Have you ever found yourself wishing that today's games could be just a bit more like the ones you enjoyed as a kid? We all look back at the "good old days" of gaming with nostalgia, but was gaming actually better back then? I had a chance to think about that question a few years ago, when an indie game company made a game in the style of the old Bard's Tale series, one of my favorites when I was growing up. I was very excited about the experience until I actually tried to play the game and found that I had no patience with the antiquated interface and dated gameplay mechanics. It turns out that something that captivated me in the 1980's just didn't compete with the more modern experiences I'd been enjoying.
That's not to say that older games aren't worth playing, only that sometimes we let our nostalgia run away with us. When aspects of modern gaming annoy us, it's easy to remember being enraptured by a new game as a kid, and wishing that today's games could bring about those same feelings. Did those feelings come only from being young, though, or did older games have a certain something that we've lost in the modern era?
Back in the days of more limited graphical technology, it could be argued that games had to work harder in order to engage the imagination. PC games in particular often sported high-quality writing and imaginative settings. Console games used fiendish puzzles and difficult fights to keep gamers hooked on improving their skills. Gamers could spend much longer with an individual game both because of greater difficulty and the lack of easily accessible FAQs online. Getting stuck in a game meant practicing to improve one's skills, puzzling it out for hours, working with friends, or perhaps begging one's parents for permission to call an overpriced game studio hint line. There was something pure about that kind of gaming experience that we'll probably never return to in this more-connected age.
It was also nice to know that one was getting a complete game at the time of purchase, before the modern fad of endless DLC was popularized. Heck, back in the day we sometimes got neat extra goodies in the game box, like large and impressively illustrated manuals or cloth maps. Never mind that the manual was needed in place of actual in-game instruction and the cloth map was generally a poor substitute for a non-existent in-game map. Unboxing a game used to be part of the fun, an experience that can now only be reproduced when buying the $150 Super Limited Collector's Edition Extreme.
Part of why nostalgia is so powerful, though, is that we tend to remember the best games we played. For every classic like Secret of Monkey Island or Final Fantasy VI, there were five terrible movie tie-in games or platformers with inexplicably awful controls. There's a reason why action gamers reminisce about playing Street Fighter rather than BMX Ninja, and RPG fans prefer to discuss Ultima or Final Fantasy rather than Elvira or Albert Odyssey. Sure, plenty of bad games get released today, but can we really complain when there's a steady stream of excellent games coming out as well? There are plenty of reasons why I think it's better to be a gamer today than it has ever been before.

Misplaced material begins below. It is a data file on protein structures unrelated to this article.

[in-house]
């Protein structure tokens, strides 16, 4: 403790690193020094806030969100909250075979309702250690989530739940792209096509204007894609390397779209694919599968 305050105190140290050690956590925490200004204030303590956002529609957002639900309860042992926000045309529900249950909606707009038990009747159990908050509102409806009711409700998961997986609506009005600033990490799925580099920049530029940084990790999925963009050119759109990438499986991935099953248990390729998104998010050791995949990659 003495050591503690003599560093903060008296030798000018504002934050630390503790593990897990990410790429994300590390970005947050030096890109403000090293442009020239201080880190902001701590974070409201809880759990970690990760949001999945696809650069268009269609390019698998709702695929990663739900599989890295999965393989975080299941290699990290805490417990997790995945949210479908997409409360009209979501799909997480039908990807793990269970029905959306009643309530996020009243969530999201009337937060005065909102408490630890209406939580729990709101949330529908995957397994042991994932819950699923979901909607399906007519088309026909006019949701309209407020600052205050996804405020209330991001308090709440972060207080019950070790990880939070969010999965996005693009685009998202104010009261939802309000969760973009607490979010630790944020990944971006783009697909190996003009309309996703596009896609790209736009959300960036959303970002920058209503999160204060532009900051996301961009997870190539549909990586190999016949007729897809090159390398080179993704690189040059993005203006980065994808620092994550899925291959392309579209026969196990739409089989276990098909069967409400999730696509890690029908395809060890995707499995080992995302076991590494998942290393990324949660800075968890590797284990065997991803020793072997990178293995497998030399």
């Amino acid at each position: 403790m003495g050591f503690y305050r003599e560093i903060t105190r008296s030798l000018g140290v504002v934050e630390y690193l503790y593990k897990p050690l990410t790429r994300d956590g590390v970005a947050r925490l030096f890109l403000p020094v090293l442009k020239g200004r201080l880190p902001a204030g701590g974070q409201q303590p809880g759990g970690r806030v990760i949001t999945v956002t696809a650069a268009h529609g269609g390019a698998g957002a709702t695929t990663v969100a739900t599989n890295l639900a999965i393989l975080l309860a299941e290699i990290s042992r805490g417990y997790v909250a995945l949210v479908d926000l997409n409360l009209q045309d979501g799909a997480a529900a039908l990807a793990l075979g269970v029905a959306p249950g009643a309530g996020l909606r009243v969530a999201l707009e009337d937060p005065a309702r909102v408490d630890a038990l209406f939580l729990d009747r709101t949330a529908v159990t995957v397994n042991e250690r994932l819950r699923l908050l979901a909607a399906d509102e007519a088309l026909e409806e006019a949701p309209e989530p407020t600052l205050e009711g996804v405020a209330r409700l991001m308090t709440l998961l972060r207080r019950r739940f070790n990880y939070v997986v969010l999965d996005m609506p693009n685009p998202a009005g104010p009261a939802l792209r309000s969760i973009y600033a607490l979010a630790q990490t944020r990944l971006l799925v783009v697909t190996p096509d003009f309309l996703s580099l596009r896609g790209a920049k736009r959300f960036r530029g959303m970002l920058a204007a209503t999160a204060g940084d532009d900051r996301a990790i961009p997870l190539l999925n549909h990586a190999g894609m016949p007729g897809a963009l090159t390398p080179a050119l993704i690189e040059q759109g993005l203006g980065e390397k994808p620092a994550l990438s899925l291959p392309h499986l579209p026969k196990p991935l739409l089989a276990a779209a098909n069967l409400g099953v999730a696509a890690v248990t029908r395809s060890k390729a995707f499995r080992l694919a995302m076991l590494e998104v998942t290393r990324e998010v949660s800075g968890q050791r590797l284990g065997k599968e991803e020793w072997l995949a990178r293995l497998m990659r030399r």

Since gaming is a far more widespread hobby than it used to be, modern games have the budget to provide cinematic experiences the likes of which we've never seen before. While older games often tapped the development team itself to provide dodgy voice acting, today we have professional actors voicing our video game characters. From interactive blockbusters such as the Uncharted games to RPG sagas like Mass Effect, modern games often make gamers feel like they're playing the lead character in a movie, creating a truly immersive entertainment experience.
Modern game engines allow game creators to do amazing things we could only have dreamed of in the early days of gaming. It's not just that modern games look amazing, although many of them do. We've got physics engines that allow players to blow up buildings and see the result without it being a scripted event. We have games that can show so many objects onscreen that people were able to roll thousands of cheese wheels down a mountain in Skyrim. We even have A.I. improvements that allow non-player characters to make decisions based on what's going on around them, although I'd argue that modern game developers could do a lot more with A.I. than they usually bother to do.
Along with the many technological and artistic advances that have contributed to modern gaming, developers today have the benefit of several decades of game development history. Games today are far more user-friendly than they once were, to the point that it's annoying to play many older games in which important information is buried behind multiple menus or even completely unavailable. Modern games also provide an extended experience thanks to Internet connectivity and a history of understanding what gamers enjoy. We now have many opportunities to game together online, to create and share new content for games, and to download new levels and adventures for our games (you know, the good kind of DLC).
Were there some amazing games made back in the old days? Of course, but I don't think any of us actually want to return to our own old days of gaming, be they the era of 16-bit games or the long-ago days of text adventures. They may be fun to reminisce about, but we really have little to complain about in the modern gaming era. Ideally, modern game developers should look back to the best aspects of older games and marry those concepts with the new in order to make the best game possible. I'd argue that having done just that is a hallmark of the best development teams making the greatest games we play today.
Date: March 23, 2012
*The views expressed within this article are solely the opinion of the author and do not express the views held by Cheat Code Central.*